glass

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It’s funny how fast it happens.

He was lost in the blind spot between the curve of the door and the rim of the bumper. For a second, it’s like he didn’t exist. But he does, and he reminded the other driver with the crunching curl of metal into the side of the car.

But he doesn’t remember that. He only knows Sunday afternoon. Sunday afternoon among friends at church. It was a pretty afternoon. Warm for fall.

Then his mind skips a day and a half, like a record skipping a song and lurching into the middle of a second. Now he’s in the hospital, his body rejecting meals he doesn’t recollect. That second song isn’t so pretty.

It’s moments like this, people come together or fall away. And I’m grateful, as a bystander, for the friends we share. They have cycled in and out of the hospital’s doors since soon after he entered them himself. They have come together and prayed. They have marveled at the miracle that it wasn’t worse.

He lies tucked in a blanket, his arms wrapped in bandages, cords coursing from his chest to a dozen electronic measures. He is surprisingly upbeat. He gives a rundown of his injuries like a first-year hospital resident ticking them off for an attending. Broken arm. Broken hip. Broken clavicle. Road rash. Concussion. Sprained ankle. Sprained knee….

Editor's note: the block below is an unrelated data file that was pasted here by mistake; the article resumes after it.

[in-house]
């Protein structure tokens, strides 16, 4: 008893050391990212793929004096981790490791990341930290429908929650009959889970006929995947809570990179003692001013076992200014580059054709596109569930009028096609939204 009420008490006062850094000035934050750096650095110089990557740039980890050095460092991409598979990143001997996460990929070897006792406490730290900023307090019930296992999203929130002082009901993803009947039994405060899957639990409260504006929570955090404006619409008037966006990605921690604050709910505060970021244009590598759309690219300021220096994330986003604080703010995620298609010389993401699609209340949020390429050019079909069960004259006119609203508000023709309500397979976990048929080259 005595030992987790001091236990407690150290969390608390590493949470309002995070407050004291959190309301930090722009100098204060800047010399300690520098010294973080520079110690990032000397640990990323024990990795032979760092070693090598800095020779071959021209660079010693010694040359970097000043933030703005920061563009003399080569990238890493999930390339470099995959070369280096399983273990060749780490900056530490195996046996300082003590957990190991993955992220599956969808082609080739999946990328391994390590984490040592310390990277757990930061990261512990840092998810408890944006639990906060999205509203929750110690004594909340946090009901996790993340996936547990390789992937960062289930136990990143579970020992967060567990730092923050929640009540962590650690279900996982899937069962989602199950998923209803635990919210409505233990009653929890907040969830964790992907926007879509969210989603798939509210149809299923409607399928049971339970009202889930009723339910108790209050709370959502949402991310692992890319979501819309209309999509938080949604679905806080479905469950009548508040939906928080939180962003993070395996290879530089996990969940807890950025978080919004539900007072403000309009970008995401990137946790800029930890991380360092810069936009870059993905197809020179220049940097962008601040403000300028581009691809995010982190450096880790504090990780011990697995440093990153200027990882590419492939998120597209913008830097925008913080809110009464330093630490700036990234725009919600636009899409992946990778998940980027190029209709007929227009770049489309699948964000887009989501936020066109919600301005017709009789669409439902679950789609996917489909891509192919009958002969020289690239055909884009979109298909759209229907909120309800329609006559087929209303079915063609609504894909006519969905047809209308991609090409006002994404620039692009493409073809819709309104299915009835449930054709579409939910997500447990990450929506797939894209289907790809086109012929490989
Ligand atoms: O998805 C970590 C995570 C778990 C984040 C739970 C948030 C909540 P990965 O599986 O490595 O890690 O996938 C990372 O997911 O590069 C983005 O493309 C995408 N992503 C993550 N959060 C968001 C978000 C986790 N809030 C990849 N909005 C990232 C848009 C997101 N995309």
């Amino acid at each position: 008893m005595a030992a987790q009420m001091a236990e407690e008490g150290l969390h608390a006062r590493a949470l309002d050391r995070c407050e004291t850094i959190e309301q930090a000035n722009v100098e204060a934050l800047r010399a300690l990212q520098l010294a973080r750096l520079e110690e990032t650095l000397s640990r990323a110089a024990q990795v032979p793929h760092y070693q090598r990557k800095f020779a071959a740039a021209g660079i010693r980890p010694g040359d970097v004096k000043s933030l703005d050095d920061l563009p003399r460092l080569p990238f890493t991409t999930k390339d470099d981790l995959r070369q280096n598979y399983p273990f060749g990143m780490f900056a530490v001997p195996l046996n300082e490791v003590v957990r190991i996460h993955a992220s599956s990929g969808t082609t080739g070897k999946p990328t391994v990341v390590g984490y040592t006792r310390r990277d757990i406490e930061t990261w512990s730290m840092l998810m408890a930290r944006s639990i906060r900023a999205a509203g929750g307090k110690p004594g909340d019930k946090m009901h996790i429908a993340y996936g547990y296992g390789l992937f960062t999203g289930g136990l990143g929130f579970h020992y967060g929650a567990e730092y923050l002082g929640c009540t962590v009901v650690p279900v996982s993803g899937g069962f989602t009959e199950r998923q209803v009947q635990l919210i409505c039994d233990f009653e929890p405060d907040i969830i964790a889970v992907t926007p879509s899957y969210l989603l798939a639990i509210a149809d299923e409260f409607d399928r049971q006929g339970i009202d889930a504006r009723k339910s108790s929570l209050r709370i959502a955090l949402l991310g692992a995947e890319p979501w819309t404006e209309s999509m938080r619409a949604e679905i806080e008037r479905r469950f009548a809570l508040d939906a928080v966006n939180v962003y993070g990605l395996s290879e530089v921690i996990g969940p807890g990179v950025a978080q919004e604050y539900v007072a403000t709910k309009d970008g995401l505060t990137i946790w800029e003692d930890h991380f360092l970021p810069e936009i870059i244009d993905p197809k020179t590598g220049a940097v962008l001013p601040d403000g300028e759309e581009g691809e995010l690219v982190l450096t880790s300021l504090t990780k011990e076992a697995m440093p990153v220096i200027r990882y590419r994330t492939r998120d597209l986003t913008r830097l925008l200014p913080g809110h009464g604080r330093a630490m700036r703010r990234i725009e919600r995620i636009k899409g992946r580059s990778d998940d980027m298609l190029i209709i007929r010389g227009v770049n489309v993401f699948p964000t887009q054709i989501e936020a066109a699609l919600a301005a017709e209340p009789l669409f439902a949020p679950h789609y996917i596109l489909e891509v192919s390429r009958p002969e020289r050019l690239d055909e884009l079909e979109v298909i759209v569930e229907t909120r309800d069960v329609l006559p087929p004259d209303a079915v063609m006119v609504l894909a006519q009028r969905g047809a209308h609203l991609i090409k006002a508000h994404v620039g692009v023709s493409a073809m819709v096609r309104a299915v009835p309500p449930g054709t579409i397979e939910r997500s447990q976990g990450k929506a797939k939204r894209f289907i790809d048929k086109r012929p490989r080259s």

It’s sobering. It could have gone differently. Seeing him there, his usually large presence seeming almost small in the hospital bed, is a reminder of how fragile we are. Like glass.

And frailty is an equalizer.

Yet, sometimes, God cups his hands and cushions the full brunt of the blow.

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